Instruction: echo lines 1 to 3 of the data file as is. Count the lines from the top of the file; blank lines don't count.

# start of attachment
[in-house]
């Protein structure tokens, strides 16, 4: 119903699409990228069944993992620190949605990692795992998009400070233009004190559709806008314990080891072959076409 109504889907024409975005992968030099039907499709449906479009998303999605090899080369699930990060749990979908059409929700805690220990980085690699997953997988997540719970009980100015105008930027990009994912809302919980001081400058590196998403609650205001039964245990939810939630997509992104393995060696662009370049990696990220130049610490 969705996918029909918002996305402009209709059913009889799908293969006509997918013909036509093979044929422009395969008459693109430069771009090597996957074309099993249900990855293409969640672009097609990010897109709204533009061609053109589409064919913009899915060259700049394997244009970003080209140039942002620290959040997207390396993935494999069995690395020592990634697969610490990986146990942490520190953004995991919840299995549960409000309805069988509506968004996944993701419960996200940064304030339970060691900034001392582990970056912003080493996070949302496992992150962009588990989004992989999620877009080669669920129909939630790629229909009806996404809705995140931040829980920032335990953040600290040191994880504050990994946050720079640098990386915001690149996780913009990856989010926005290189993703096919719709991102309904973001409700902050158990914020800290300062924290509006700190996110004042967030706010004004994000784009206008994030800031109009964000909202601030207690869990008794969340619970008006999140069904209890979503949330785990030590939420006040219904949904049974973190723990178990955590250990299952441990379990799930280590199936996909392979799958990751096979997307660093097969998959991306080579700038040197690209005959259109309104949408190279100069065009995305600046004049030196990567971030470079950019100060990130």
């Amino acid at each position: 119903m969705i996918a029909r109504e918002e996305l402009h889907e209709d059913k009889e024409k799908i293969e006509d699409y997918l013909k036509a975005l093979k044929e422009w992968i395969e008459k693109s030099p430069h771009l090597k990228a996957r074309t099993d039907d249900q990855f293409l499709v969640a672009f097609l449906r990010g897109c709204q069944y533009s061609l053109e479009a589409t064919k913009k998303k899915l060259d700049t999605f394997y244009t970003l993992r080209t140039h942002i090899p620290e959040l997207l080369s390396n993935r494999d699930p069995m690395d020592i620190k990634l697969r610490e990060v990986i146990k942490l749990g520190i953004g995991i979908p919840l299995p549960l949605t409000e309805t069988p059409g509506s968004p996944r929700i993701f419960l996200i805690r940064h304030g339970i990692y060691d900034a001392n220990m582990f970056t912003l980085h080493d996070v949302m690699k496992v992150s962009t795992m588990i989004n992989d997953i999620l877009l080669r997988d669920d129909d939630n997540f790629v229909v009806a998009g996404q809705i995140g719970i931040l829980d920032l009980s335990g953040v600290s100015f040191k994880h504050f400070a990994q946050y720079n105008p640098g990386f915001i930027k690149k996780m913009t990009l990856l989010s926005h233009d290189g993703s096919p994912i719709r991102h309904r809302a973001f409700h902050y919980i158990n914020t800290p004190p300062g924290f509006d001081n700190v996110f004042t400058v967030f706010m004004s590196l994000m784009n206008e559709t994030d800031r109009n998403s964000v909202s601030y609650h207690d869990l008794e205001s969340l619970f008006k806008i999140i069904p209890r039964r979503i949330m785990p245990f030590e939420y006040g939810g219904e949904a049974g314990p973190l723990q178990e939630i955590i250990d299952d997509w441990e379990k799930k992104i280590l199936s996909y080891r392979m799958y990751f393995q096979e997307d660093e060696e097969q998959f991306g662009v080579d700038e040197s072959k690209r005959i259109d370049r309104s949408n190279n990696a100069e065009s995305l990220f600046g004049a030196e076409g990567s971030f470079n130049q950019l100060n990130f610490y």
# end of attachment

[in-house]
């Protein structure tokens, strides 16, 4: 119903699409990228069944993992620190949605990692795992998009400070233009004190559709806008314990080891072959076409 109504889907024409975005992968030099039907499709449906479009998303999605090899080369699930990060749990979908059409929700805690220990980085690699997953997988997540719970009980100015105008930027990009994912809302919980001081400058590196998403609650205001039964245990939810939630997509992104393995060696662009370049990696990220130049610490 969705996918029909918002996305402009209709059913009889799908293969006509997918013909036509093979044929422009395969008459693109430069771009090597996957074309099993249900990855293409969640672009097609990010897109709204533009061609053109589409064919913009899915060259700049394997244009970003080209140039942002620290959040997207390396993935494999069995690395020592990634697969610490990986146990942490520190953004995991919840299995549960409000309805069988509506968004996944993701419960996200940064304030339970060691900034001392582990970056912003080493996070949302496992992150962009588990989004992989999620877009080669669920129909939630790629229909009806996404809705995140931040829980920032335990953040600290040191994880504050990994946050720079640098990386915001690149996780913009990856989010926005290189993703096919719709991102309904973001409700902050158990914020800290300062924290509006700190996110004042967030706010004004994000784009206008994030800031109009964000909202601030207690869990008794969340619970008006999140069904209890979503949330785990030590939420006040219904949904049974973190723990178990955590250990299952441990379990799930280590199936996909392979799958990751096979997307660093097969998959991306080579700038040197690209005959259109309104949408190279100069065009995305600046004049030196990567971030470079950019100060990130």
């Amino acid at each position: 119903m969705i996918a029909r109504e918002e996305l402009h889907e209709d059913k009889e024409k799908i293969e006509d699409y997918l013909k036509a975005l093979k044929e422009w992968i395969e008459k693109s030099p430069h771009l090597k990228a996957r074309t099993d039907d249900q990855f293409l499709v969640a672009f097609l449906r990010g897109c709204q069944y533009s061609l053109e479009a589409t064919k913009k998303k899915l060259d700049t999605f394997y244009t970003l993992r080209t140039h942002i090899p620290e959040l997207l080369s390396n993935r494999d699930p069995m690395d020592i620190k990634l697969r610490e990060v990986i146990k942490l749990g520190i953004g995991i979908p919840l299995p549960l949605t409000e309805t069988p059409g509506s968004p996944r929700i993701f419960l996200i805690r940064h304030g339970i990692y060691d900034a001392n220990m582990f970056t912003l980085h080493d996070v949302m690699k496992v992150s962009t795992m588990i989004n992989d997953i999620l877009l080669r997988d669920d129909d939630n997540f790629v229909v009806a998009g996404q809705i995140g719970i931040l829980d920032l009980s335990g953040v600290s100015f040191k994880h504050f400070a990994q946050y720079n105008p640098g990386f915001i930027k690149k996780m913009t990009l990856l989010s926005h233009d290189g993703s096919p994912i719709r991102h309904r809302a973001f409700h902050y919980i158990n914020t800290p004190p300062g924290f509006d001081n700190v996110f004042t400058v967030f706010m004004s590196l994000m784009n206008e559709t994030d800031r109009n998403s964000v909202s601030y609650h207690d869990l008794e205001s969340l619970f008006k806008i999140i069904p209890r039964r979503i949330m785990p245990f030590e939420y006040g939810g219904e949904a049974g314990p973190l723990q178990e939630i955590i250990d299952d997509w441990e379990k799930k992104i280590l199936s996909y080891r392979m799958y990751f393995q096979e997307d660093e060696e097969q998959f991306g662009v080579d700038e040197s072959k690209r005959i259109d370049r309104s949408n190279n990696a100069e065009s995305l990220f600046g004049a030196e076409g990567s971030f470079n130049q950019l100060n990130f610490y």